[aprssig] water level gauge for APRS

Steve Noskowicz noskosteve at yahoo.com
Mon Oct 5 07:53:22 CDT 2015


Notice that the water thing worked out sort of close to 2 mmHg per water-inch depth...
-- 
Regards, Steve Noskowicz
Science & Technical Advisor
http://www.challengerillinois.org/

--------------------------------------------
On Mon, 10/5/15, Steve Noskowicz via aprssig <aprssig at tapr.org> wrote:

 Subject: Re: [aprssig] water level gauge for APRS
 To: "TAPR APRS Mailing List" <aprssig at tapr.org>, "Robert Bruninga" <bruninga at usna.edu>
 Date: Monday, October 5, 2015, 12:18 AM
 
 
 FWIW.
 Some  idea fodder   in addition to
 the other things mentined,:
 
 A lot depends on just how much level change you
 consider to be a "flood".
 
 Floats are pretty simple.  Every auto gas tank
 has (had) one inside, I think.
 
  A sealed pipe is used in homes to eliminate
 the hydrolic hammering.  These need periodic flushing
 because gasses disolve in the water and the level goes up
 with the constant pressure against the decreasing amount of
 gas. When they fill, no more bumper.
  If the
 'flood gage' is usually empty, then no problem...
 
 I don't know if this gives
 anyone ideas, but...
 
 A
 friend has a very clever commercial fuel tank guage in his
 boat.  I had the web page for it, but not now...
 A tube in the tank goes to the bottom, but is
 open on the bottom.
 A hand pump pumps air
 into the tube.
 An analog, barometer-style
 mechanical pressure guage (just like on a BP cuff) on the
 pump shows the pressure at the pump and, therefore,  top of
 the tube.
 When the tube bubbles out the
 bottom, the pressure stops building and you read the
 depth.  The guage is calibrated for the liquid.  I did the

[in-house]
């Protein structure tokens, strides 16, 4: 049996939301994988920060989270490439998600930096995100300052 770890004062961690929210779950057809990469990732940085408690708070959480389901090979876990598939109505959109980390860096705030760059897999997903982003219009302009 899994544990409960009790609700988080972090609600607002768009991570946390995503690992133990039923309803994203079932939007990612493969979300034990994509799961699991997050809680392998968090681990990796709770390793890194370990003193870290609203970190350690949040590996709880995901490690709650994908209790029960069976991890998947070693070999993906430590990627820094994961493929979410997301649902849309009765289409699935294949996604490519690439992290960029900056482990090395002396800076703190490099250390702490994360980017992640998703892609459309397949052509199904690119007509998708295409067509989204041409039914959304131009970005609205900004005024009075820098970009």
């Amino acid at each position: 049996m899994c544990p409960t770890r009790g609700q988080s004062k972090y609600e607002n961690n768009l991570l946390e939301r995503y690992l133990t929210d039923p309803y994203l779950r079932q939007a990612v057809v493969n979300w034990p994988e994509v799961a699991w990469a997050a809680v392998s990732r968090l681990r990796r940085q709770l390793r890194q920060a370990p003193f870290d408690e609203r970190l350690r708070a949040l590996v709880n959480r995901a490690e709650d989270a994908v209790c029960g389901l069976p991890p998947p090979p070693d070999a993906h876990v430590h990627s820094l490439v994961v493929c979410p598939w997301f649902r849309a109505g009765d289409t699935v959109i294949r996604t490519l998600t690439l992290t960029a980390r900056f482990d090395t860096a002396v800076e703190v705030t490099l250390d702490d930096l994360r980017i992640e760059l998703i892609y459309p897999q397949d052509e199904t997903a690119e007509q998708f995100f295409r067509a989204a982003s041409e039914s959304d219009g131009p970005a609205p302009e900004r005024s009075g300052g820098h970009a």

calculations for water and compared my results with the
 pressure guage on my sphygmomanometer (BP cuff)
 Pretty slick.  
 Paper
 describing in more detail
   http://hemingways.org/Yandina/Temp/fuelgauge.pdf
 
 Commercial:
 http://levelcom.net/ 
 
 I found my calculations, but
 no indication of the specific company...
 The
 conversion:
 mm Hg                 
     Inch Hg                      mmH2O   
                   Inches H20
 1.868320156    0.073555912   
 25.39999984    1.0
 
 I
 played with this measurement as well as a U-Tube
 Manometer....  The slanted version can give much more low
 pressure variation for an ultrasonic sensor. 
 
 U-Tube manometer
 calculations:
   http://www.engineeringtoolbox.com/u-tube-manometer-d_611.html
 
 Be careful with the Engineering
 Toolbox.  I found a few places where it is a little sloppy
 in its stuff..
 These don't have the
 disolved gas problem.
 
 There
 is a USGS guage station at the inlet of Wonder Lake that
 measures water height, rain and other things.  I have no
 idea how it works.  Next time I see the guy servicing it,
 I'll ask more.
   http://waterdata.usgs.gov/usa/nwis/uv?05548105
 
 
 -- 
 Regards, Steve Noskowicz
 Science & Technical Advisor
 http://www.challengerillinois.org/
 
 --------------------------------------------
 On Sun, 10/4/15, Robert Bruninga via aprssig
 <aprssig at tapr.org>
 wrote:
 
  Subject: [aprssig]
 water level gauge for APRS
  To: "TAPR
 APRS Mailing List" <aprssig at tapr.org>
  Date: Sunday, October 4, 2015, 9:03 PM
  
  TO
  make a
 flood gage, it would seem that a simply pressure
  sensor like we use for atomosphere for balloon
 payloads
  would work.
  
  Just put it inside a pipe with a cap on the
 top and
  open on the bottom.  Then the
 pressure will vary with the
  height of the
 water.  Connect this to the analog input of
  an APRS tracker and you have a flood gage. 
 Calibate it
  with some testing and
 done...
  
  ANyone done
 this?
  
  Bob
  
  -----Inline Attachment
 Follows-----
  
 
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